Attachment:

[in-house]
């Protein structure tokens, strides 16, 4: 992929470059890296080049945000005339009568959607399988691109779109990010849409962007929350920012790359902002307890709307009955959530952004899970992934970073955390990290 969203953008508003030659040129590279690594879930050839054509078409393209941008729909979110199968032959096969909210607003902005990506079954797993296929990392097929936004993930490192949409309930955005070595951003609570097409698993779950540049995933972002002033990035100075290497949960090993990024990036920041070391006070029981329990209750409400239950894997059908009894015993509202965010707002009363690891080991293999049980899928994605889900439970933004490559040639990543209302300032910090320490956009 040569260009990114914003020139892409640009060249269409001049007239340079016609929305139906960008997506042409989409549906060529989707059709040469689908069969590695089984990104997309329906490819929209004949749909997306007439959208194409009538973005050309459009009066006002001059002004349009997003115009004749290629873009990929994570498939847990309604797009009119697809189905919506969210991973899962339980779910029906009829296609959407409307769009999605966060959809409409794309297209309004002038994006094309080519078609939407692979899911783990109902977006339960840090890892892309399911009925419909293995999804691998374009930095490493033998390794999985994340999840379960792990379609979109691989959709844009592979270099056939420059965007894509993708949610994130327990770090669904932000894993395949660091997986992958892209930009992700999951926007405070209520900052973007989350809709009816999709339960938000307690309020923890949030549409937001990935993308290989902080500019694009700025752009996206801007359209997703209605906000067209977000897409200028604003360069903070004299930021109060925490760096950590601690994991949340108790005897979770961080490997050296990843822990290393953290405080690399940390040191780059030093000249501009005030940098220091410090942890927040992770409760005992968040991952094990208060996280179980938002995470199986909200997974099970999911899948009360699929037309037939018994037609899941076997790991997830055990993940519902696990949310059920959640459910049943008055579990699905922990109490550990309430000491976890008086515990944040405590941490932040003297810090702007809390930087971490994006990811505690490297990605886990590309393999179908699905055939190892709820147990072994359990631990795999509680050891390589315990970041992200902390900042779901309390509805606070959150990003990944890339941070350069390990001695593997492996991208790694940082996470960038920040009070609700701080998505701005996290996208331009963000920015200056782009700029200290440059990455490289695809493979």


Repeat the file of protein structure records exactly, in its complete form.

[in-house]
């Protein structure tokens, strides 16, 4: 992929470059890296080049945000005339009568959607399988691109779109990010849409962007929350920012790359902002307890709307009955959530952004899970992934970073955390990290 969203953008508003030659040129590279690594879930050839054509078409393209941008729909979110199968032959096969909210607003902005990506079954797993296929990392097929936004993930490192949409309930955005070595951003609570097409698993779950540049995933972002002033990035100075290497949960090993990024990036920041070391006070029981329990209750409400239950894997059908009894015993509202965010707002009363690891080991293999049980899928994605889900439970933004490559040639990543209302300032910090320490956009 040569260009990114914003020139892409640009060249269409001049007239340079016609929305139906960008997506042409989409549906060529989707059709040469689908069969590695089984990104997309329906490819929209004949749909997306007439959208194409009538973005050309459009009066006002001059002004349009997003115009004749290629873009990929994570498939847990309604797009009119697809189905919506969210991973899962339980779910029906009829296609959407409307769009999605966060959809409409794309297209309004002038994006094309080519078609939407692979899911783990109902977006339960840090890892892309399911009925419909293995999804691998374009930095490493033998390794999985994340999840379960792990379609979109691989959709844009592979270099056939420059965007894509993708949610994130327990770090669904932000894993395949660091997986992958892209930009992700999951926007405070209520900052973007989350809709009816999709339960938000307690309020923890949030549409937001990935993308290989902080500019694009700025752009996206801007359209997703209605906000067209977000897409200028604003360069903070004299930021109060925490760096950590601690994991949340108790005897979770961080490997050296990843822990290393953290405080690399940390040191780059030093000249501009005030940098220091410090942890927040992770409760005992968040991952094990208060996280179980938002995470199986909200997974099970999911899948009360699929037309037939018994037609899941076997790991997830055990993940519902696990949310059920959640459910049943008055579990699905922990109490550990309430000491976890008086515990944040405590941490932040003297810090702007809390930087971490994006990811505690490297990605886990590309393999179908699905055939190892709820147990072994359990631990795999509680050891390589315990970041992200902390900042779901309390509805606070959150990003990944890339941070350069390990001695593997492996991208790694940082996470960038920040009070609700701080998505701005996290996208331009963000920015200056782009700029200290440059990455490289695809493979």